“Doesn’t sound too hard to grow juniper berries then does it, Mum?” Only half an hour into the gin-making class and my interest is piqued. This is Gin Jamboree, a gin school held in the auspicious setting of Old School House in Tittensor. The first hour or so feels like being back at school, if this class was actually chemistry and instead of measuring the rate of evaporation we would be making a bottle of our own carefully crafted gin to take home.
One pagers are handed out to teach us how gin went from being brewed medicinally by the Dutch as ‘genever’ to becoming so popular with the British that their drunken mispronunciation birthed the name ‘gin’. To being the tipple of choice for William of Orange and instigating a trade war with the French to the Gin Craze when it became cheaper than beer and the poor literally went mad. The cocktail as we now know and love it started to come back into fashion when the British Royal Navy took cases of gin as a potential cure for various illnesses. Again, gin became medicinal and only the addition of Schweppes’ Indian tonic water made it drinkable then limes were added as an anti-scurvy measure.
Gin is now a £1.9bn industry in the UK and its popularity as a fashionable beverage began in 1999 with the launch of Hendrick’s Gin. Behind me are shelves heaving with bright and beautiful gin bottles, none of which would have existed unless Sipsmith’s successfully lobbied HMRC in 2009 to grant the first gin distillers license since 1820. There are now over 350 distilleries in the UK and the sheer variety means there should be a gin for everyone. Now it is my turn to work out what my own twist should be.
For the entire, condensed history lesson there are five glasses sat temptingly in front of me. Finally a sheet is handed to us that fails to include any landmark dates and my tastebuds are primed. For a novice like me, for whom asking for a G&T is usually just a question of which brand behind the bar I have actually heard of, the fact that there are actually five different types pretty much blows my tiny mind. London Dry is the obvious one, I kinda knew about Plymouth Dry yet Old Tom, Genever and Gin Liquer are all new to me.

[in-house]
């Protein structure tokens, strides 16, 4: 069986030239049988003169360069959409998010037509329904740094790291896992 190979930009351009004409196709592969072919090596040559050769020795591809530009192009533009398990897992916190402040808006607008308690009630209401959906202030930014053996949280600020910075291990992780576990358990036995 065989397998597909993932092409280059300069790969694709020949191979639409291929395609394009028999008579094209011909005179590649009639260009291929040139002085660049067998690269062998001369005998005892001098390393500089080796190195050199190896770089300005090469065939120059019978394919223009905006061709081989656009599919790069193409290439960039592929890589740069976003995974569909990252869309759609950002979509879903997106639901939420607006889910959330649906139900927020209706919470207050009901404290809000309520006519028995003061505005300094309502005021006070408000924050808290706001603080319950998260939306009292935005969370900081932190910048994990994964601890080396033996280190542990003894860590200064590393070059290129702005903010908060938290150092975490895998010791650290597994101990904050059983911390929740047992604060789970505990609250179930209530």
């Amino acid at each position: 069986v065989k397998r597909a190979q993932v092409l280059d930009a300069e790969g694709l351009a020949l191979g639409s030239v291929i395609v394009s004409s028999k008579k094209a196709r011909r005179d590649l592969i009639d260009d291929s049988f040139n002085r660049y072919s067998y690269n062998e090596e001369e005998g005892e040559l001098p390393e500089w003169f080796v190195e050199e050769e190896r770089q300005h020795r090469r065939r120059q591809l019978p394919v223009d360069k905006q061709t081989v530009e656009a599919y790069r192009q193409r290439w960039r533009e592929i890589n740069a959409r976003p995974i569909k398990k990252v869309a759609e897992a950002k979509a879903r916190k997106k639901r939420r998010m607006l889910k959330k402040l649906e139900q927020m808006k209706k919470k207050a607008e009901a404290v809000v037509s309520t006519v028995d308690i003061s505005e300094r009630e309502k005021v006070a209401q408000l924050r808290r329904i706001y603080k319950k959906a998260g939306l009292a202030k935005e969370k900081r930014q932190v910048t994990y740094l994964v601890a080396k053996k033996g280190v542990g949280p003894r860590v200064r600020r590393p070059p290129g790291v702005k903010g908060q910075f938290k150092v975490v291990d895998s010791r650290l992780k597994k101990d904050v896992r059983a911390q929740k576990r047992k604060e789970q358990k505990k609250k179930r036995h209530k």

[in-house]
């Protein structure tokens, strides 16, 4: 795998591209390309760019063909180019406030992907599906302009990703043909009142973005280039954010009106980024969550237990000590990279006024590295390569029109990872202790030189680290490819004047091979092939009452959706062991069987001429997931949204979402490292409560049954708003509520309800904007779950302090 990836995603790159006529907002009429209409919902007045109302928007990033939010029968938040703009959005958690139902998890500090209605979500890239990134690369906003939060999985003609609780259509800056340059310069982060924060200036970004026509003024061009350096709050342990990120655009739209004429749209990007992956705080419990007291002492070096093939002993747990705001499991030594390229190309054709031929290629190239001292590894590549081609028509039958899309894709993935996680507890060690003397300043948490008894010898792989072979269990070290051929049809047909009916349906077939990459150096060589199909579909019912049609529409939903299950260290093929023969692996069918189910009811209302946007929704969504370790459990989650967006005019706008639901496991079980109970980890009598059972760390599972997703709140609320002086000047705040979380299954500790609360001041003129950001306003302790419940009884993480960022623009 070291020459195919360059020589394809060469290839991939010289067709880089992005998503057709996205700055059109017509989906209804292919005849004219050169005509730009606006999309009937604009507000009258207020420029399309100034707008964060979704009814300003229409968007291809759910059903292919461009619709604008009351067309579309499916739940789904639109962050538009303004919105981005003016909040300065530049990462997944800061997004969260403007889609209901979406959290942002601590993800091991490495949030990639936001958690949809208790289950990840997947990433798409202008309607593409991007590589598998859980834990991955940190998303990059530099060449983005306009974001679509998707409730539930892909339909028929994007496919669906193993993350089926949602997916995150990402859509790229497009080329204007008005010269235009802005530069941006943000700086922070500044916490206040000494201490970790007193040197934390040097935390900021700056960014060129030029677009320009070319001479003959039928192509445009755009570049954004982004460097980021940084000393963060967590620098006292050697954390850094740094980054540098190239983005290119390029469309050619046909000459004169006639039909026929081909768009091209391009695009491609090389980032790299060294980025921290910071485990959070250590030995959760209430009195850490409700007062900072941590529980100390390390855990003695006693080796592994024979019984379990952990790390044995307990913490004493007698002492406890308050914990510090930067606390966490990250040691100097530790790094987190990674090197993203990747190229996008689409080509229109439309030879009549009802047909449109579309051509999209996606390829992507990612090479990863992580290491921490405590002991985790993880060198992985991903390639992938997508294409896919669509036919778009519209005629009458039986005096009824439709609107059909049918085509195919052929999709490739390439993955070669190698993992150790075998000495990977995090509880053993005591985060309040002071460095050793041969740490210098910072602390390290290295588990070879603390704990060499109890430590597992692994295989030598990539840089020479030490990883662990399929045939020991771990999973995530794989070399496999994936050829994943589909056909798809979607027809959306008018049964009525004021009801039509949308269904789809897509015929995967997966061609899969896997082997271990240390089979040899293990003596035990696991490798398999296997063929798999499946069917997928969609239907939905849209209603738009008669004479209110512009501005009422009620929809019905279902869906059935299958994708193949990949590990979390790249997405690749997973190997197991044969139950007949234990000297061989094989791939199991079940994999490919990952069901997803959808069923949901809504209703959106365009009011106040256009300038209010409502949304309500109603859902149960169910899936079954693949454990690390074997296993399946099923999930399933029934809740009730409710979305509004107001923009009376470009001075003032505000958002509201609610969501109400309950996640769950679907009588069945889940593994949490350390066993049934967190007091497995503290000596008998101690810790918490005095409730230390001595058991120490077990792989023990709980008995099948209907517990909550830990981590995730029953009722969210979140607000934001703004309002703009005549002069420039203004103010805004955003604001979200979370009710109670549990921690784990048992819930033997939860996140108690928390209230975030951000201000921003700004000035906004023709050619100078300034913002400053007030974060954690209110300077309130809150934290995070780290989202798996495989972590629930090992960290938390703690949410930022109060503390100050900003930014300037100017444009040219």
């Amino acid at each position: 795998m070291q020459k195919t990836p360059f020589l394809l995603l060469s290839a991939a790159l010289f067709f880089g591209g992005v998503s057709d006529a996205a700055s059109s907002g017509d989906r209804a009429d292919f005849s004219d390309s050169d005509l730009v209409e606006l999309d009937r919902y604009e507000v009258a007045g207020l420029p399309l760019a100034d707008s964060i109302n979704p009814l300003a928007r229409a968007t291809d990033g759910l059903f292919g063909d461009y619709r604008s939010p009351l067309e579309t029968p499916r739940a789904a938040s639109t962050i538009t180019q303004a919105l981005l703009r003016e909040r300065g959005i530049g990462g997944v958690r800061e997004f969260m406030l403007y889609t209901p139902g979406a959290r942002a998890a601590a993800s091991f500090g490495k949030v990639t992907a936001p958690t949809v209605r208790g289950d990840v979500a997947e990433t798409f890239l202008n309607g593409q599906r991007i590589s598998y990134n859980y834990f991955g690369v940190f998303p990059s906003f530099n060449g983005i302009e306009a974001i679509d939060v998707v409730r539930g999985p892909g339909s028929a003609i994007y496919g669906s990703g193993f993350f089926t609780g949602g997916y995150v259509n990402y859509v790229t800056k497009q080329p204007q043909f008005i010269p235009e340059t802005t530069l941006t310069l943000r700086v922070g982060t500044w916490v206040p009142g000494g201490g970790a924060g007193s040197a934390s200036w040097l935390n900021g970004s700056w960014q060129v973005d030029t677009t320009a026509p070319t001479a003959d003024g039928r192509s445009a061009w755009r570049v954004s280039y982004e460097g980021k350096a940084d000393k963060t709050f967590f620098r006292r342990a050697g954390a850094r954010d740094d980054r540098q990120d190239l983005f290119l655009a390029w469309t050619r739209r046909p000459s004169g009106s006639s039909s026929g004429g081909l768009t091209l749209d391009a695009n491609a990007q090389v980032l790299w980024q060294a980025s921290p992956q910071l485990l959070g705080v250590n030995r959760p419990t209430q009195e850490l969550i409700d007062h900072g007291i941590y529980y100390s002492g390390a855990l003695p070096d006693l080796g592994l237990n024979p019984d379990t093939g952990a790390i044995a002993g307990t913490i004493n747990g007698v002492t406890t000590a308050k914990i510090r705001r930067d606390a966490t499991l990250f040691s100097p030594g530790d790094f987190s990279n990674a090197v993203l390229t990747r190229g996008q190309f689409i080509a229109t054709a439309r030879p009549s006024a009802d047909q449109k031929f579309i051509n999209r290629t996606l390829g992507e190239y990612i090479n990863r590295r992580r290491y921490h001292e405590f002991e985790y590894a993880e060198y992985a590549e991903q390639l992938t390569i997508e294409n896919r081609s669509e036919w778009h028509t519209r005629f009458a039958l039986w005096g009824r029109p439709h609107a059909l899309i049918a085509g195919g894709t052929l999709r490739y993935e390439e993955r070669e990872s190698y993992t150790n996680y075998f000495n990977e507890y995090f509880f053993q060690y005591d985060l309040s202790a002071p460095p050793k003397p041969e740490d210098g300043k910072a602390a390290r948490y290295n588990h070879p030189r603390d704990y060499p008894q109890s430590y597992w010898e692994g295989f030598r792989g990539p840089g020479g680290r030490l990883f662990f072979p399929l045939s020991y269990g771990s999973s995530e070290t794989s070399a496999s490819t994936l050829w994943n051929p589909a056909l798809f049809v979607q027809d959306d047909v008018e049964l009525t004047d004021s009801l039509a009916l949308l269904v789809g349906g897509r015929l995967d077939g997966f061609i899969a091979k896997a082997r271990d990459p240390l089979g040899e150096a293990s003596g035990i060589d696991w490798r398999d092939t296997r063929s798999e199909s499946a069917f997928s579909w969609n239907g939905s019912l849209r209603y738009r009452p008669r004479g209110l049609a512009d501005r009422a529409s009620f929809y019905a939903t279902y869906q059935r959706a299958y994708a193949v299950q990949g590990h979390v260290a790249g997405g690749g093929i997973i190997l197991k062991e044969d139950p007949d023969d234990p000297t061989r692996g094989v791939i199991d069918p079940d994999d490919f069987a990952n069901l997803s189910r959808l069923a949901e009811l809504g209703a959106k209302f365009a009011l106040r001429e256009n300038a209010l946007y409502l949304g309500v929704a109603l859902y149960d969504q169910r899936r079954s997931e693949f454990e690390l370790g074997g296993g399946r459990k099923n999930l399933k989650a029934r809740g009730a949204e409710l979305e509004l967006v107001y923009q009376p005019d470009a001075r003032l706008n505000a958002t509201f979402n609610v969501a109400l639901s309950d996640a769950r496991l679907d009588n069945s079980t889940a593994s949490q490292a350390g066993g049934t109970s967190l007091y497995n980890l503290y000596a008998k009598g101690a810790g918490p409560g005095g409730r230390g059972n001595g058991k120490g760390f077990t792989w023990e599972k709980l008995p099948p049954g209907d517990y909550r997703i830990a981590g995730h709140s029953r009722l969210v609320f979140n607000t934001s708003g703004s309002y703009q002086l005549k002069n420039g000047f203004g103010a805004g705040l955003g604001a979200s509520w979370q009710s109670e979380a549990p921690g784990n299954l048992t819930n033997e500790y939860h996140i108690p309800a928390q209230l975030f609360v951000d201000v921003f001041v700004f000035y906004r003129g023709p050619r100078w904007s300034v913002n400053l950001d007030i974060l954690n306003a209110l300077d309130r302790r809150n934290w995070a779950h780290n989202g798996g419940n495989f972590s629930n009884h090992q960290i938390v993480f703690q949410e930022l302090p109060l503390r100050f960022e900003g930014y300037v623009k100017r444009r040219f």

Few spirits are quite as versatile which encourages subtle tweeks to each cocktail. We learn of the importance of ice to open the gin up, encouraged to branch out to lemonade and ginger ale as mixers, how Schweppes dropped a clanger by bringing in sweeteners to their tonic and how the right garnish isn’t just for decoration. The ceiling may be high enough but school was never this fun.
Just as the rush of drinking gin samples before midday hits me we are led into our classroom which eerily does look like what I remember of a school chemistry lesson. Shelves of labelled jars, some decorated with toxic signs and others featuring ingredients you might have at home. A blackboard, measuring jugs, weighing scales, plastic tubes, ballpoint pens and huge wooden work benches. Unlike school, I am keen to get started.
After a short tutorial of practical science into the art of distillation the creative side of my brain is fully engaged. Since learning of the class I have done a bit of homework. While the gin market is bursting with ideas, one of my favourite flavours is noted for its absence. Ever since a child I have adored liquorice, to the extent of buying a bag of allsorts safe in the knowledge that I can graciously offer the bag to friends and know that most won’t partake, meaning even more for me. As we go through the potential recipes I learn that liquorice root is readily available, then my Mum divulges that she’s making her own liquorice variety. Sigh.